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A tale of Sarajevo so grim it’s must-see

War, killing and remembering. That's your weekend menu. And it is as it must be, on the cusp of Remembrance Day, and close as we are to the 50th anniversary of the Kennedy assassination.

Sector Sarajevo (Sunday, History, 9 p.m.) is a stunner. For what is apparently the first time, grim details of the 1992 Canadian peacekeeping mission in Sarajevo are revealed by those who were there. And it is formidably bleak viewing.

Little wonder that so many people want to bury the memory of that time, of what happened in that place. In the brutal chaos following the breakup of the old Yugoslavia, the civil war in Bosnia was particularly barbarous. The Canadians went in as peacekeepers but, as one of them says in the opening minutes of the doc, "there was no peace to keep." It is admitted here that the Canadians "went beyond the rules of engagement," but it would be unwise to judge them harshly – they had little choice in a place where "animalistic behaviour," as it is described to us, was rampant.

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We are given a synopsis of the situation in Bosnia and reminded with forceful images that Sarajevo was being bombed constantly from the hills around the city. As you watch, it begins to matter little who the factions represented and who was angry about what. It's the horror that matters.

It was an assignment that Canada took on willingly and speedily, General Lewis MacKenzie explains, while admitting to the deft manoeuvring he did to ensure that Canadian peacekeepers were going to be there, doing their job. We meet some of the Canadian soldiers who served on that mission. One explains, in a way that seems plaintive now, why he wanted to join the army and work as a peacekeeper: "I wanted to be a sheepdog to make sure the world's sheep were kept safe from the wolves."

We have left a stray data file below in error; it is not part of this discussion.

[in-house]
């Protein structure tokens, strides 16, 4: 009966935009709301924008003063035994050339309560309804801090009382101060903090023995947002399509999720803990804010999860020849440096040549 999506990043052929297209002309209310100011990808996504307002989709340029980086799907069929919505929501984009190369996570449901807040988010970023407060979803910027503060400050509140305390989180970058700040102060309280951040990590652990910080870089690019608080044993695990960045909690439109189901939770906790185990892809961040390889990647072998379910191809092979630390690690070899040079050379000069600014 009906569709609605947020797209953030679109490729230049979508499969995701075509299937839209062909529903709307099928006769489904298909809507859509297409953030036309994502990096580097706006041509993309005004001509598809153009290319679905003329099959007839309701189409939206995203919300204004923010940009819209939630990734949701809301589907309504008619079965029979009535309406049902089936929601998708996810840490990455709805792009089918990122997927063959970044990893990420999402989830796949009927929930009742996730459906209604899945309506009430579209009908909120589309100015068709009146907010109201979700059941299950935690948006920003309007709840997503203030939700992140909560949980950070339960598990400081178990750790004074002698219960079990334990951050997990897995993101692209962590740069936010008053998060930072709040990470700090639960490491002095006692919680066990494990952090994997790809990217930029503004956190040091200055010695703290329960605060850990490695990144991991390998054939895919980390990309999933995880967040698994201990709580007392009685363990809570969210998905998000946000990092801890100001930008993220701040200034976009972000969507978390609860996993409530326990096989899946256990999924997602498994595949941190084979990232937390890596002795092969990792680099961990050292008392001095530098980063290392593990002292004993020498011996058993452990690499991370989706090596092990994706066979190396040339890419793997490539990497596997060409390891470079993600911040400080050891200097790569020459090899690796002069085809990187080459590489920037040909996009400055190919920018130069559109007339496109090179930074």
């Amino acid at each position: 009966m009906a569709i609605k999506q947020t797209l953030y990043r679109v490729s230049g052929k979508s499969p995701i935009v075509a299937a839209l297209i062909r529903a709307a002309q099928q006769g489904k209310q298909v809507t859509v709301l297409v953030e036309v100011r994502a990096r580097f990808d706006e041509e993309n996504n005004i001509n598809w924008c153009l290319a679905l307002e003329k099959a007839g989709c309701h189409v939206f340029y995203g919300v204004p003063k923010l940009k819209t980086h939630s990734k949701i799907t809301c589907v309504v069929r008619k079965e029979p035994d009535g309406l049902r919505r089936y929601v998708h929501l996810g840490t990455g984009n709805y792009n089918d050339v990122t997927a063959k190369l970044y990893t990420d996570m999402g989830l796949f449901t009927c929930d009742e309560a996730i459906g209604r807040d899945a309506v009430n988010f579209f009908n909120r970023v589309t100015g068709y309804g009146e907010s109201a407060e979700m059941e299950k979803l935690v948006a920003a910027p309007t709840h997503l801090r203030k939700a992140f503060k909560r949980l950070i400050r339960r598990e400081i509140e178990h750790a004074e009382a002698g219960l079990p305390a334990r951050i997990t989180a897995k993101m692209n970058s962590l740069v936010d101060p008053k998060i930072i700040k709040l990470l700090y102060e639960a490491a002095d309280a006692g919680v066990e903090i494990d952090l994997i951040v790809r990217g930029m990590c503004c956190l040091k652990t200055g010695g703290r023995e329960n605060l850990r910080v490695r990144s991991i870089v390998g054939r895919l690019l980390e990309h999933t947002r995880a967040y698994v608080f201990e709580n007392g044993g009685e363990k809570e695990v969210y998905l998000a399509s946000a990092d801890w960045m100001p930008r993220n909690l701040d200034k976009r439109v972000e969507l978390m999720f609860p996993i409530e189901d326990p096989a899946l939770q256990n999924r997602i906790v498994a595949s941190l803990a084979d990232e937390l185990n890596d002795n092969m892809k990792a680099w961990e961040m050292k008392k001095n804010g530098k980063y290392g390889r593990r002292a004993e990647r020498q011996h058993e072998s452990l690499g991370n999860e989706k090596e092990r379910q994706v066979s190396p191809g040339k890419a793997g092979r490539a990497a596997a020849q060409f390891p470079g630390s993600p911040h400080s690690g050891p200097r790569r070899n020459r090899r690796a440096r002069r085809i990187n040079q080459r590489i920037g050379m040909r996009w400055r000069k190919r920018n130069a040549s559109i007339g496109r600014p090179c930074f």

He and his former colleagues explain the danger of dealing with the local militias that controlled the area around Sarajevo. "These guys were fighting on a mix of cocaine and alcohol," one soldier said of the militiamen. They were beyond unreasonable and full of hatred. They had no anchor in anything but guns, weapons and death.

Martin Bell of the BBC turns up to tell his own horrific tales of murder and death. He sighs as he talks about the many attempted ceasefire agreements that led to nothing. He recalls the signing of one agreement that lasted such a short time that the fighting began again before the Canadians brokering the agreement had even left the building. So, they had to take cover under the table on which the agreement had been signed.

The Canadians were there, in part, to protect aircraft trying to land in besieged Sarajevo to deliver food and medical supplies. In the chaos, this became an impossible task – the fighting and bombardment never stopped. A woman who was shot by a sniper tells of two Canadians arriving on the scene and, at great risk, taking her to a hospital while being fired at. MacKenzie talks about the backlash from locals who complained that the Canadians hadn't taken away the dead bodies of others. It was, as becomes clear, an impossible situation in which to try to adhere to the usual rules of peacekeeping.

The doc, finely crafted by filmmakers Barry Stevens and David York, gives us a sense of the carnage and barbarism and what the Canadians had to do in order to survive and to help. Some of the details make your hair stand on end, but this is a must-see, as a reminder of what happened then and of the effect it had on the Canadians who were there, trying so hard to be peacekeepers.

Also airing this weekend

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Killing Kennedy

(Sunday, National Geographic Channel, 8 p.m.) is an adaptation of Bill O'Reilly's and Martin Dugard's bestselling book. It isn't about complex conspiracy theories. It's a straightforward, fast-paced drama with Rob Lowe playing John F. Kennedy. There is some emphasis on the social mores and tenor of the time – one has the sense of it being a vague nod to Mad Men. While it's slick, it doesn't have much substance. The role of Lee Harvey Oswald falls to Will Rothhaar, and he's excellent – this is an actor we'll see in the future in more dramatic and subtle roles. Ginnifer Goodwin (Big Love) plays Jackie Kennedy and Michelle Trachtenberg (Buffy the Vampire Slayer) is Oswald's wife Marina, but this is about two men and their actions on the day in question.

All times ET. Check local listings.

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About the Author
Television critic

John Doyle is The Globe and Mail's television critic. His column appears in the Review section Monday to Thursday and on Saturday. He has been the paper's critic since 2000. More


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